One of my favorite views from atop a mountain is Caesar’s Head State Park. From that lofty perch, one can see for miles around — down the mountainside, across the foothills and nearby valleys, rivers, and into distant towns. On a lucky day, one can look down and see birds seemingly floating with little effort. That’s on a clear day; however, on a cloudy day, all bets are off. One is lucky to see ten feet in front of one’s face.

One of the most majestic events in the life of Jesus was the night (?) he experienced what we, today, refer to as The Transfiguration (Matthew 17:1-8, Mark 9:2-8, Luke 9:28-36). It also occurred on a mountainside and there was a cloud involved in that event, but instead of obscuring vision, eyes were opened!

A week after Peter had correctly confessed Jesus to be God’s long-promised Messiah, Jesus took three of his disciples up a mountain to pray. While the three disciples battled fatigue, Jesus was transfigured (changed/transformed/metamorphosized) before their very eyes. His appearance became a stunning brilliance while conversing with two well-known heroes of the Old Testament, Moses and Elijah. As a cloud (God’s presence) enveloped them, the voice of God was heard to declare, “This is my son, my Chosen One. Listen to him.” After God’s voice had spoken and the cloud lifted, the only one left standing was Jesus. Moses and Elijah were gone.

There are many things about this indescribable event upon which we could focus, but I would have us zero in on just one: God’s voice and his message that Jesus is his son, his Chosen One, and that we should listen to him.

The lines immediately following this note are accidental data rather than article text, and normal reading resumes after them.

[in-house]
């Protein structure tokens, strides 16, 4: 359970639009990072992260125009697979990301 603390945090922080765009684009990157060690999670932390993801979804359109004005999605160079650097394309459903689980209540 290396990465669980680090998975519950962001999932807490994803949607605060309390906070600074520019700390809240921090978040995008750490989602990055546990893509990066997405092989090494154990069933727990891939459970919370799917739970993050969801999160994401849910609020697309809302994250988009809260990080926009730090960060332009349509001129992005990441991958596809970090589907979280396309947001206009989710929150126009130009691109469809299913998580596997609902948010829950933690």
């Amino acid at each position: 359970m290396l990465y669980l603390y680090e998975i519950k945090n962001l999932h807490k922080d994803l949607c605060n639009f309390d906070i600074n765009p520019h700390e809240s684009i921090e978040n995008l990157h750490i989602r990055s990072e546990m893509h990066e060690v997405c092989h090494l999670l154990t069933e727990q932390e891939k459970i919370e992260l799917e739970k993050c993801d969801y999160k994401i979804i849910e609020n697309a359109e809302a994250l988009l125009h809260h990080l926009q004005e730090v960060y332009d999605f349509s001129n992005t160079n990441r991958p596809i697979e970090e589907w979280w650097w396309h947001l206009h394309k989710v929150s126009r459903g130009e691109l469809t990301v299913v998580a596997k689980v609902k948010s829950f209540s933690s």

This declaration follows Jesus conversing with Moses (Israel’s greatest leader and lawgiver) and Elijah (Israel’s greatest prophet). They were representative of Israel’s collective history and calling as a nation. In this act, God declares Jesus to be the fulfillment of all he had been achieving through Israel up to that point in time. Israel’s history had been pointing forward to the person of Jesus, God’s chosen one. After God had spoken and the cloud had lifted, Jesus alone was standing. Moses and Elijah were gone to wherever it was from whence they had come. From that point on, God’s work would center on Jesus.

Putting it in language we better understand today, Jesus is God’s best revelation of himself and voice to mankind. This is not to say that God does not reveal himself to other cultures or those who are non-Christian; he does. But it does mean that Jesus, as God’s unique Son, is God’s greatest revelation of himself to us. Because of this fact, we are to listen to him, take what he says to heart, and obey him. As the writer of the gospel of John puts it, Jesus is “the way, the truth, and the life.”

A missionary in the Czech Republic, who was reconnecting with a friend whom she had not seen for some time, was asked how her family was doing. The friend inquired, “How is your husband? How are the children? Are they obeying you?” In that culture, the same word is used for both showing respect and obeying. There is a connection between respect, listening, obeying and loving. To respect and love is to listen and obey.

The same is true in the Christian life. Jesus said on more than one occasion, “If you love me, you will keep my commandments/obey me.” Little wonder God has told us to listen to his son. Unless we listen to and comprehend what Jesus says, there no way we can reveal our love for God by obeying him!

W. Jonathan Payne is a retired pastor in The Wesleyan Church who lives in Greenwood. He may be reached at paynejonathan739@gmail.com or at 864-341-6794.